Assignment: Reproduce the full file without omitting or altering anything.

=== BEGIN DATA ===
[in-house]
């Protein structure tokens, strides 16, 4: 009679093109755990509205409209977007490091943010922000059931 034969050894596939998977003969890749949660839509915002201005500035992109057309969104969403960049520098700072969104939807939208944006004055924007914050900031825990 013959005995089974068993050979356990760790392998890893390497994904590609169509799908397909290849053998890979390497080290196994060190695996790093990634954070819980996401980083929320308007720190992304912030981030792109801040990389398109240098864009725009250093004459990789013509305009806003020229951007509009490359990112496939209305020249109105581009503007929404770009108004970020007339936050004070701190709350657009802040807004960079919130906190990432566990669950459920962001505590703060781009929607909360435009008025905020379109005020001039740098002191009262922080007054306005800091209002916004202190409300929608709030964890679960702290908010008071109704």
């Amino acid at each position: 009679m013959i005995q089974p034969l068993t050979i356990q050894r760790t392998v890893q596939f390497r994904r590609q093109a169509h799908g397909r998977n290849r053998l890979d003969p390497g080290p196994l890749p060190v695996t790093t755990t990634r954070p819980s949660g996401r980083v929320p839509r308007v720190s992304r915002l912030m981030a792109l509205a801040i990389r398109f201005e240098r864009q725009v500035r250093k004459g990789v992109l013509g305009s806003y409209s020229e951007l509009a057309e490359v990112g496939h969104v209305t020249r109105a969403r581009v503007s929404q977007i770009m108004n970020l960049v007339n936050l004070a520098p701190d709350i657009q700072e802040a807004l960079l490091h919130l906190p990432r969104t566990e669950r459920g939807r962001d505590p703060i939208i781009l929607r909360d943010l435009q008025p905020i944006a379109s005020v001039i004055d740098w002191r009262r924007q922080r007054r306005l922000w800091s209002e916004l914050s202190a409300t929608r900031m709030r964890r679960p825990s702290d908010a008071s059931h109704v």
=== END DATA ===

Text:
[in-house]
């Protein structure tokens, strides 16, 4: 009679093109755990509205409209977007490091943010922000059931 034969050894596939998977003969890749949660839509915002201005500035992109057309969104969403960049520098700072969104939807939208944006004055924007914050900031825990 013959005995089974068993050979356990760790392998890893390497994904590609169509799908397909290849053998890979390497080290196994060190695996790093990634954070819980996401980083929320308007720190992304912030981030792109801040990389398109240098864009725009250093004459990789013509305009806003020229951007509009490359990112496939209305020249109105581009503007929404770009108004970020007339936050004070701190709350657009802040807004960079919130906190990432566990669950459920962001505590703060781009929607909360435009008025905020379109005020001039740098002191009262922080007054306005800091209002916004202190409300929608709030964890679960702290908010008071109704």
């Amino acid at each position: 009679m013959i005995q089974p034969l068993t050979i356990q050894r760790t392998v890893q596939f390497r994904r590609q093109a169509h799908g397909r998977n290849r053998l890979d003969p390497g080290p196994l890749p060190v695996t790093t755990t990634r954070p819980s949660g996401r980083v929320p839509r308007v720190s992304r915002l912030m981030a792109l509205a801040i990389r398109f201005e240098r864009q725009v500035r250093k004459g990789v992109l013509g305009s806003y409209s020229e951007l509009a057309e490359v990112g496939h969104v209305t020249r109105a969403r581009v503007s929404q977007i770009m108004n970020l960049v007339n936050l004070a520098p701190d709350i657009q700072e802040a807004l960079l490091h919130l906190p990432r969104t566990e669950r459920g939807r962001d505590p703060i939208i781009l929607r909360d943010l435009q008025p905020i944006a379109s005020v001039i004055d740098w002191r009262r924007q922080r007054r306005l922000w800091s209002e916004l914050s202190a409300t929608r900031m709030r964890r679960p825990s702290d908010a008071s059931h109704v």